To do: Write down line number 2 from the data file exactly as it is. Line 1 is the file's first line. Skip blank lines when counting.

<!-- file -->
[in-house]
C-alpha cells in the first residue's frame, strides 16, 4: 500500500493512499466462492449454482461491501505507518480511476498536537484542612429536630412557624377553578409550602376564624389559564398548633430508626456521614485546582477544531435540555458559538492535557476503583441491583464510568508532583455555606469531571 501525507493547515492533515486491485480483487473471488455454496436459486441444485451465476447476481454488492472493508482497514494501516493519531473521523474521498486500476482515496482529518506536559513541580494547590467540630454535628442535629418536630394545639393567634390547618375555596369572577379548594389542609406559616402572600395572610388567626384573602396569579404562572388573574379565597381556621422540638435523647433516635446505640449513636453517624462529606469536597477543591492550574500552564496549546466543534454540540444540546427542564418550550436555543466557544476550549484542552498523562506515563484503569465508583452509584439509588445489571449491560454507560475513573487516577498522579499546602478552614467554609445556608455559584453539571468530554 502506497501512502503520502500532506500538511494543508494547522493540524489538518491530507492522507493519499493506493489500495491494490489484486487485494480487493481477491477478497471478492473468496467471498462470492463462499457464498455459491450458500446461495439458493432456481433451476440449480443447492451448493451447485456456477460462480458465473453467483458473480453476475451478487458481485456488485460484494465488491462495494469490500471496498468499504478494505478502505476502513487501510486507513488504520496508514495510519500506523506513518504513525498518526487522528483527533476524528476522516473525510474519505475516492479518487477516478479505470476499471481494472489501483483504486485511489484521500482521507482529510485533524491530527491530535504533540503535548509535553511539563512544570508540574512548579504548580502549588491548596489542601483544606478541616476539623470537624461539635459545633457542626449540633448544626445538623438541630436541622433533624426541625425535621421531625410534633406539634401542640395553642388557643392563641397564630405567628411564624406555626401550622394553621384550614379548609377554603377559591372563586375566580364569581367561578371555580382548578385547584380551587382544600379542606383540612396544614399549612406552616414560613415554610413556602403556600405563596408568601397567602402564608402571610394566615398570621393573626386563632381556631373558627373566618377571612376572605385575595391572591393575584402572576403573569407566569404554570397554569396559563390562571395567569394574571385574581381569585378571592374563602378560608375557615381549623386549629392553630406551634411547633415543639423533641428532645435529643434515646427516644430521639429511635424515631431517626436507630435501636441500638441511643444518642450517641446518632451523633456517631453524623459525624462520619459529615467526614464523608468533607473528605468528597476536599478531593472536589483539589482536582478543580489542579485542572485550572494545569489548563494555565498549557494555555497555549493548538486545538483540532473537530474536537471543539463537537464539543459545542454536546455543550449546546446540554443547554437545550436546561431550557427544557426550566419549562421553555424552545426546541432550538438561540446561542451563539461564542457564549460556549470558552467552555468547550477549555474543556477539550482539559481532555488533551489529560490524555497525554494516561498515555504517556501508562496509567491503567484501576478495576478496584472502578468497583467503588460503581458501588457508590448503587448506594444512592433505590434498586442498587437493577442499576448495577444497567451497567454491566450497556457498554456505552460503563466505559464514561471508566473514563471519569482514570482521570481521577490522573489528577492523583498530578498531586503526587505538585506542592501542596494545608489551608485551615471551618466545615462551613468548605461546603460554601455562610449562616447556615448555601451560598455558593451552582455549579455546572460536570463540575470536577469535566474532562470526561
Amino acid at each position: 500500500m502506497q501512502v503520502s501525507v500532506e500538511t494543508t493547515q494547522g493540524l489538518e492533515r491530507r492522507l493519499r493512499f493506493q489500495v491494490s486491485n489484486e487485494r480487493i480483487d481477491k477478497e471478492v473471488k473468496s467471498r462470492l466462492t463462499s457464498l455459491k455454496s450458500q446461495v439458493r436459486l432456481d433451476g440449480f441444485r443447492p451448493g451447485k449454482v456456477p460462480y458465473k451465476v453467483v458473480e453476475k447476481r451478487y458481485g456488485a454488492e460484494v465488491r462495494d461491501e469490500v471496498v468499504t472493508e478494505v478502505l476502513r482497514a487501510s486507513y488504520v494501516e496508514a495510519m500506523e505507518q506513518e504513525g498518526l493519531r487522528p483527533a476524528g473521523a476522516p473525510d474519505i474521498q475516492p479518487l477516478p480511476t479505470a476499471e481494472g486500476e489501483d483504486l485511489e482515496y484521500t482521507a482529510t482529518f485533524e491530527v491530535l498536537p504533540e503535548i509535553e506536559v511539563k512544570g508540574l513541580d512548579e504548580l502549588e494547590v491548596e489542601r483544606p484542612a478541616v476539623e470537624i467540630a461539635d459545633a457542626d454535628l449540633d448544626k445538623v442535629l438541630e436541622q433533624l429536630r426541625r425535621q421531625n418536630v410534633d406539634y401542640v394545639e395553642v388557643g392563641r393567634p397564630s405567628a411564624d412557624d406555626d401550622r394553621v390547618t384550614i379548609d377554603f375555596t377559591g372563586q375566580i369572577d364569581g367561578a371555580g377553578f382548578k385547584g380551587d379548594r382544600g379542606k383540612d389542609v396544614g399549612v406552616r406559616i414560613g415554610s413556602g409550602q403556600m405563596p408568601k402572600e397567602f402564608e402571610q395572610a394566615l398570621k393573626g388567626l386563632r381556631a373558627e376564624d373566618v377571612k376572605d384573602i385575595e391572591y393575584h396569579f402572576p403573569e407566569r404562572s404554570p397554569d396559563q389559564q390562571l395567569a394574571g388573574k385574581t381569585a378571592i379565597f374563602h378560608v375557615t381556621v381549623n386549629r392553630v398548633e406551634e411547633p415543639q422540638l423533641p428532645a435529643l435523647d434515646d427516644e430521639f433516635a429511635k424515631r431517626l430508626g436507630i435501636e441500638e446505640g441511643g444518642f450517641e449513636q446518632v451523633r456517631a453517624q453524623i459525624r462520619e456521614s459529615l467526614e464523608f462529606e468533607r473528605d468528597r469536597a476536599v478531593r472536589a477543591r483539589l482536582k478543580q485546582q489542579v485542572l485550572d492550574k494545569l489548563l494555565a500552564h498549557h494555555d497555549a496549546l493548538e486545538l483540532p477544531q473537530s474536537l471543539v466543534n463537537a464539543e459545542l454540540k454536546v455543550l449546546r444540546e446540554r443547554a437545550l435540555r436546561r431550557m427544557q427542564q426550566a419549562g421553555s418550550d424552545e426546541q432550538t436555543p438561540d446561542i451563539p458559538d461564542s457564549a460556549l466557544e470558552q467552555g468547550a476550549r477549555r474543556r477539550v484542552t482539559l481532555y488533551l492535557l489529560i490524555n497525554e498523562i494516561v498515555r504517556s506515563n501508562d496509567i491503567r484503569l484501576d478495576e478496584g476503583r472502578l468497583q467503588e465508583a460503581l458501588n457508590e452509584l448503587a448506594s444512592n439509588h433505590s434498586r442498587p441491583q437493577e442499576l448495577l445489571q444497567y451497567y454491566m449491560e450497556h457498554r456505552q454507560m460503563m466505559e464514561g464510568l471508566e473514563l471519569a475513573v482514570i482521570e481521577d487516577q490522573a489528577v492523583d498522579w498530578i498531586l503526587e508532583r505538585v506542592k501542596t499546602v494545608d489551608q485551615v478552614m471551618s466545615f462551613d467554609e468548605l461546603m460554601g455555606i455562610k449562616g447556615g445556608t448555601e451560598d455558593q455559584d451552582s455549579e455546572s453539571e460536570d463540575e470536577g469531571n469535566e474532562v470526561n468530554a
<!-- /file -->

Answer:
C-alpha cells in the first residue's frame, strides 16, 4: 500500500493512499466462492449454482461491501505507518480511476498536537484542612429536630412557624377553578409550602376564624389559564398548633430508626456521614485546582477544531435540555458559538492535557476503583441491583464510568508532583455555606469531571 501525507493547515492533515486491485480483487473471488455454496436459486441444485451465476447476481454488492472493508482497514494501516493519531473521523474521498486500476482515496482529518506536559513541580494547590467540630454535628442535629418536630394545639393567634390547618375555596369572577379548594389542609406559616402572600395572610388567626384573602396569579404562572388573574379565597381556621422540638435523647433516635446505640449513636453517624462529606469536597477543591492550574500552564496549546466543534454540540444540546427542564418550550436555543466557544476550549484542552498523562506515563484503569465508583452509584439509588445489571449491560454507560475513573487516577498522579499546602478552614467554609445556608455559584453539571468530554 502506497501512502503520502500532506500538511494543508494547522493540524489538518491530507492522507493519499493506493489500495491494490489484486487485494480487493481477491477478497471478492473468496467471498462470492463462499457464498455459491450458500446461495439458493432456481433451476440449480443447492451448493451447485456456477460462480458465473453467483458473480453476475451478487458481485456488485460484494465488491462495494469490500471496498468499504478494505478502505476502513487501510486507513488504520496508514495510519500506523506513518504513525498518526487522528483527533476524528476522516473525510474519505475516492479518487477516478479505470476499471481494472489501483483504486485511489484521500482521507482529510485533524491530527491530535504533540503535548509535553511539563512544570508540574512548579504548580502549588491548596489542601483544606478541616476539623470537624461539635459545633457542626449540633448544626445538623438541630436541622433533624426541625425535621421531625410534633406539634401542640395553642388557643392563641397564630405567628411564624406555626401550622394553621384550614379548609377554603377559591372563586375566580364569581367561578371555580382548578385547584380551587382544600379542606383540612396544614399549612406552616414560613415554610413556602403556600405563596408568601397567602402564608402571610394566615398570621393573626386563632381556631373558627373566618377571612376572605385575595391572591393575584402572576403573569407566569404554570397554569396559563390562571395567569394574571385574581381569585378571592374563602378560608375557615381549623386549629392553630406551634411547633415543639423533641428532645435529643434515646427516644430521639429511635424515631431517626436507630435501636441500638441511643444518642450517641446518632451523633456517631453524623459525624462520619459529615467526614464523608468533607473528605468528597476536599478531593472536589483539589482536582478543580489542579485542572485550572494545569489548563494555565498549557494555555497555549493548538486545538483540532473537530474536537471543539463537537464539543459545542454536546455543550449546546446540554443547554437545550436546561431550557427544557426550566419549562421553555424552545426546541432550538438561540446561542451563539461564542457564549460556549470558552467552555468547550477549555474543556477539550482539559481532555488533551489529560490524555497525554494516561498515555504517556501508562496509567491503567484501576478495576478496584472502578468497583467503588460503581458501588457508590448503587448506594444512592433505590434498586442498587437493577442499576448495577444497567451497567454491566450497556457498554456505552460503563466505559464514561471508566473514563471519569482514570482521570481521577490522573489528577492523583498530578498531586503526587505538585506542592501542596494545608489551608485551615471551618466545615462551613468548605461546603460554601455562610449562616447556615448555601451560598455558593451552582455549579455546572460536570463540575470536577469535566474532562470526561